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Thursday, April 03, 2008

i have a really bad headache

The phrasing and motivic structure of the rondo theme in Beethoven's Piano Sonata in C minor Opus 13 (Pathétique) is not quite typical of a rondo theme. First of all, the theme does not really follow the antecedent-consequent form. There is a very distinct theme at the beginning of the theme that is not expanded upon further within the rest of the rondo theme (within measures 1-17). It is also not a typical rondo theme in the fact that there is not a regular four-bar hypermeasure structure. Though the first 8 bars separate nicely into two four-bar hypermeasures, measures 7-17 provide an expansion of this idea with repeated note values and therefore an increase in tension. The key motives in the rondo theme are as follows (and encompasses the chart on the following page in the workbook:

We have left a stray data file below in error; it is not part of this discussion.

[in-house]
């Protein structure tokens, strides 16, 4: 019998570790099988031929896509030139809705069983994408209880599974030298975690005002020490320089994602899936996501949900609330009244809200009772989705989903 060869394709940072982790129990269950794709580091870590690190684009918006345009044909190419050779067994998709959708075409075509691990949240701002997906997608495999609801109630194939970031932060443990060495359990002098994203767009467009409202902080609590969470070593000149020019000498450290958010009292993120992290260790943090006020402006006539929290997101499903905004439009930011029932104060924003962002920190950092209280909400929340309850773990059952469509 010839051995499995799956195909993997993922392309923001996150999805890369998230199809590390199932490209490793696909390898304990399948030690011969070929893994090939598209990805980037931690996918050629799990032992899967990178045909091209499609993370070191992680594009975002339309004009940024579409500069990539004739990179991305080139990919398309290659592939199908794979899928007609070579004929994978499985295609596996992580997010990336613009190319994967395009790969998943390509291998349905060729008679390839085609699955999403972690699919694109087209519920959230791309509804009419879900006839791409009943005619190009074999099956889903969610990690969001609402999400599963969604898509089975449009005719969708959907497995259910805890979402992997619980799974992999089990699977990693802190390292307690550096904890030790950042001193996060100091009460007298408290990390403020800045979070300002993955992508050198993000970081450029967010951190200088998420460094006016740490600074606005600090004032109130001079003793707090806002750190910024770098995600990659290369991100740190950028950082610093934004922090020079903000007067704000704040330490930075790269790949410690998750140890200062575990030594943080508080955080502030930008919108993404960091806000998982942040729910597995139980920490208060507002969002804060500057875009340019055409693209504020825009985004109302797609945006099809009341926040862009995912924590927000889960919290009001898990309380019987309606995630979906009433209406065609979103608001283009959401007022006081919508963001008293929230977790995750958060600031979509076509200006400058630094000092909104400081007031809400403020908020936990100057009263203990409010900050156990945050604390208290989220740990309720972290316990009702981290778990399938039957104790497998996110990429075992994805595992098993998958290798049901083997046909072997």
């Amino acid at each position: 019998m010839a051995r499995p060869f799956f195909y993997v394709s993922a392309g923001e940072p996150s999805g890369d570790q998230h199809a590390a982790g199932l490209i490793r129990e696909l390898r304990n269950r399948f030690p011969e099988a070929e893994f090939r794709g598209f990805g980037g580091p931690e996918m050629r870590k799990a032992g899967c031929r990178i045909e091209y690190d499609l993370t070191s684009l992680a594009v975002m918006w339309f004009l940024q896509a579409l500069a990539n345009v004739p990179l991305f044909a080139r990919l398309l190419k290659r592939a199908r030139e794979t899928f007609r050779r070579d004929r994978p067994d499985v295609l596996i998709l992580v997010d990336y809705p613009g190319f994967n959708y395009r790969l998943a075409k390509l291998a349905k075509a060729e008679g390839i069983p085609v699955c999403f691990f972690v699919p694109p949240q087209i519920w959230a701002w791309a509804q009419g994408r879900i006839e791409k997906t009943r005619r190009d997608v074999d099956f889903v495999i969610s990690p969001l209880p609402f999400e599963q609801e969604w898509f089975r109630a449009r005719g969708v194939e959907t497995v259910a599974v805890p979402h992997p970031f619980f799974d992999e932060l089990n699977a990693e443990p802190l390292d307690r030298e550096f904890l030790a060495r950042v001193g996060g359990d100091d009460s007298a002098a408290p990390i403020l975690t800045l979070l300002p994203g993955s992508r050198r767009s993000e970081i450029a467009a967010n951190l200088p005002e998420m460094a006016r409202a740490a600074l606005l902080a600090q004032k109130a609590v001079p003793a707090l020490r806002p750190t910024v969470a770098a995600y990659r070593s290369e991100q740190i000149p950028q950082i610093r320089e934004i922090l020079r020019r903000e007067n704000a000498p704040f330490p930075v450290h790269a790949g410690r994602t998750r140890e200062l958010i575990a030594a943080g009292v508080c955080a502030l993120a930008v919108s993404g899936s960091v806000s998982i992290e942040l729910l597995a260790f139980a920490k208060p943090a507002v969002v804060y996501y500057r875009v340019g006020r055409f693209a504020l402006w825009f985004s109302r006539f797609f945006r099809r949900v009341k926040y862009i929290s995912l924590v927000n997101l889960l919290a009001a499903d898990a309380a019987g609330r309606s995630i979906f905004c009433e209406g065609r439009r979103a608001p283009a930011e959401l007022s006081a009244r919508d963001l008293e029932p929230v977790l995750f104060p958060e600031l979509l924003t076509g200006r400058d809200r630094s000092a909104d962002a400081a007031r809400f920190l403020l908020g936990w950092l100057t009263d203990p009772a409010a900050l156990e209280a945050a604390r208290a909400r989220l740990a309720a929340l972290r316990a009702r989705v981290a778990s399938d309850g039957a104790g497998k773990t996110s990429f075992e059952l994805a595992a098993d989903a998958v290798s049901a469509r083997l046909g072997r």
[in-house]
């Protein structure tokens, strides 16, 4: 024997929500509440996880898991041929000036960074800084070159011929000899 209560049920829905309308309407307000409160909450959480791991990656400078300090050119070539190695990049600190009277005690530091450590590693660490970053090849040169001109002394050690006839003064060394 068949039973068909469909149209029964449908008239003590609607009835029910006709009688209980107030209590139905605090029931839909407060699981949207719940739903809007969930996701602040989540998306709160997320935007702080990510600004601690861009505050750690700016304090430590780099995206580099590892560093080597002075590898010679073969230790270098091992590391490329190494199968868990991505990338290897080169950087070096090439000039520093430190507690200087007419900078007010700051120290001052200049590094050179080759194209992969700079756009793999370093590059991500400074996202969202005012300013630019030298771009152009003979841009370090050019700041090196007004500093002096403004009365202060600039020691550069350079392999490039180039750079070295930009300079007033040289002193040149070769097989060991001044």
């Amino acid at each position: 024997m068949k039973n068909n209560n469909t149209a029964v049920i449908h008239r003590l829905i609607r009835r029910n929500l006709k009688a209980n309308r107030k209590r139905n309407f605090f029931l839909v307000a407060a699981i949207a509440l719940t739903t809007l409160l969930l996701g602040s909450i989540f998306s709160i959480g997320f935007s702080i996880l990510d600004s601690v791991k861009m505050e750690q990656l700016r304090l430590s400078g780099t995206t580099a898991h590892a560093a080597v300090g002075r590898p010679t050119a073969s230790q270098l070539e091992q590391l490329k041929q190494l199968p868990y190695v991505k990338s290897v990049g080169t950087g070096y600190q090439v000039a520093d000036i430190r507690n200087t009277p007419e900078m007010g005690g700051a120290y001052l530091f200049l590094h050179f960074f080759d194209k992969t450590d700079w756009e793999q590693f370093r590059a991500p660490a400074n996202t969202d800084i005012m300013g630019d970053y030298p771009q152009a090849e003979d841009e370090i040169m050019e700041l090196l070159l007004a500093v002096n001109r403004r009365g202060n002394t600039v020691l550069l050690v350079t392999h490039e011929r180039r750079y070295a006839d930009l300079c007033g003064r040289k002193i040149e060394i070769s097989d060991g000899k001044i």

measures 1-4: a
measures 5-8: b
measures 9-11: b prime
measures 12-17: suffix

This rondo is a typical 7-part rondo. The first A section (the rondo theme) is in c minor. The following section, a transition (B section) is in the key of V--a typical key for the B section. The A2 section is once again in c minor and displays a return to the A theme. The C Section is in the key of IV. This section presents lots of rhythmically contrapuntal sections. The A3 section (the start of the recap) returns to c minor, and the piece stays in c minor through a D section, an A4 section, and then the suffix (coda).

In the coda, a transposed version of the theme from all of the A sections (measures 1-3.1, etc.) can be found in measures 202.4-204.1 and measures 204.4-206.1. Overall, this piece is a great example of a 7-part rondo as well as an interesting study for the opening rondo theme.

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